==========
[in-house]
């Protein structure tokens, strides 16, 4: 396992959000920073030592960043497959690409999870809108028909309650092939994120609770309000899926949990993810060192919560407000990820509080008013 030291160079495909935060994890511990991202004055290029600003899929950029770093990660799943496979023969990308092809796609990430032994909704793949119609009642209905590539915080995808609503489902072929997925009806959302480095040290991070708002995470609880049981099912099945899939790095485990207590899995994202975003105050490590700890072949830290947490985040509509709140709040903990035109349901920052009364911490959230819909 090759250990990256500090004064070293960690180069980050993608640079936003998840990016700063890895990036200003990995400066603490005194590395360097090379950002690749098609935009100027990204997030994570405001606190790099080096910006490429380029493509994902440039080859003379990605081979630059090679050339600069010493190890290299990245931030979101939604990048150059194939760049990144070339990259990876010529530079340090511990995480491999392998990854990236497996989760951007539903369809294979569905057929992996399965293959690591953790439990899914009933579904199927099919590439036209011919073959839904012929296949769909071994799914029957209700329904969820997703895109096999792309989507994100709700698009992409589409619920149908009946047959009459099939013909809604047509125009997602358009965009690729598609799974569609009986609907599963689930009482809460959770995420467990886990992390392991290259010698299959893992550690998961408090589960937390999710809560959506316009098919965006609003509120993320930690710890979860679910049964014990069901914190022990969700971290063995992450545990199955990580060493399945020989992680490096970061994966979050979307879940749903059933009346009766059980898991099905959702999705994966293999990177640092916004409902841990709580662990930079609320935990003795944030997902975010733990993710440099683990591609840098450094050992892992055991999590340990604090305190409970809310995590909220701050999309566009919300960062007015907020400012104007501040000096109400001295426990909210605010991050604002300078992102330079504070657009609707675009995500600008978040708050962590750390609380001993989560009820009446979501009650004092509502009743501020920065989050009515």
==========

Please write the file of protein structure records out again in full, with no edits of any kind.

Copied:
[in-house]
């Protein structure tokens, strides 16, 4: 396992959000920073030592960043497959690409999870809108028909309650092939994120609770309000899926949990993810060192919560407000990820509080008013 030291160079495909935060994890511990991202004055290029600003899929950029770093990660799943496979023969990308092809796609990430032994909704793949119609009642209905590539915080995808609503489902072929997925009806959302480095040290991070708002995470609880049981099912099945899939790095485990207590899995994202975003105050490590700890072949830290947490985040509509709140709040903990035109349901920052009364911490959230819909 090759250990990256500090004064070293960690180069980050993608640079936003998840990016700063890895990036200003990995400066603490005194590395360097090379950002690749098609935009100027990204997030994570405001606190790099080096910006490429380029493509994902440039080859003379990605081979630059090679050339600069010493190890290299990245931030979101939604990048150059194939760049990144070339990259990876010529530079340090511990995480491999392998990854990236497996989760951007539903369809294979569905057929992996399965293959690591953790439990899914009933579904199927099919590439036209011919073959839904012929296949769909071994799914029957209700329904969820997703895109096999792309989507994100709700698009992409589409619920149908009946047959009459099939013909809604047509125009997602358009965009690729598609799974569609009986609907599963689930009482809460959770995420467990886990992390392991290259010698299959893992550690998961408090589960937390999710809560959506316009098919965006609003509120993320930690710890979860679910049964014990069901914190022990969700971290063995992450545990199955990580060493399945020989992680490096970061994966979050979307879940749903059933009346009766059980898991099905959702999705994966293999990177640092916004409902841990709580662990930079609320935990003795944030997902975010733990993710440099683990591609840098450094050992892992055991999590340990604090305190409970809310995590909220701050999309566009919300960062007015907020400012104007501040000096109400001295426990909210605010991050604002300078992102330079504070657009609707675009995500600008978040708050962590750390609380001993989560009820009446979501009650004092509502009743501020920065989050009515």